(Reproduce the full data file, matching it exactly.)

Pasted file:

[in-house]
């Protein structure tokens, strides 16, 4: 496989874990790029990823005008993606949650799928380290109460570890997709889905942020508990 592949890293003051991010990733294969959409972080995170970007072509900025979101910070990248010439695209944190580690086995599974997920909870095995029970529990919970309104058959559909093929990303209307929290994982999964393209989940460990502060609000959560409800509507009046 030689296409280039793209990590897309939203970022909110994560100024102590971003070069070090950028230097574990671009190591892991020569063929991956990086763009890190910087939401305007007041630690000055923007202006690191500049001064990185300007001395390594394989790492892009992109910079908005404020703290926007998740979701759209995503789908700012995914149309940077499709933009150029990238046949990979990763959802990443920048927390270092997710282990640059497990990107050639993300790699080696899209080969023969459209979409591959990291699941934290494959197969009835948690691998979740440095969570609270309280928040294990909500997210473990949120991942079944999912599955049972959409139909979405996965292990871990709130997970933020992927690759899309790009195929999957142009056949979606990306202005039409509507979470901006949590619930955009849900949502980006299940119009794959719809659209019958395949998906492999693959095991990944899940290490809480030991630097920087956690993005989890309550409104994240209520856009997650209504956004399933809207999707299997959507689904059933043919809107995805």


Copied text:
[in-house]
């Protein structure tokens, strides 16, 4: 496989874990790029990823005008993606949650799928380290109460570890997709889905942020508990 592949890293003051991010990733294969959409972080995170970007072509900025979101910070990248010439695209944190580690086995599974997920909870095995029970529990919970309104058959559909093929990303209307929290994982999964393209989940460990502060609000959560409800509507009046 030689296409280039793209990590897309939203970022909110994560100024102590971003070069070090950028230097574990671009190591892991020569063929991956990086763009890190910087939401305007007041630690000055923007202006690191500049001064990185300007001395390594394989790492892009992109910079908005404020703290926007998740979701759209995503789908700012995914149309940077499709933009150029990238046949990979990763959802990443920048927390270092997710282990640059497990990107050639993300790699080696899209080969023969459209979409591959990291699941934290494959197969009835948690691998979740440095969570609270309280928040294990909500997210473990949120991942079944999912599955049972959409139909979405996965292990871990709130997970933020992927690759899309790009195929999957142009056949979606990306202005039409509507979470901006949590619930955009849900949502980006299940119009794959719809659209019958395949998906492999693959095991990944899940290490809480030991630097920087956690993005989890309550409104994240209520856009997650209504956004399933809207999707299997959507689904059933043919809107995805």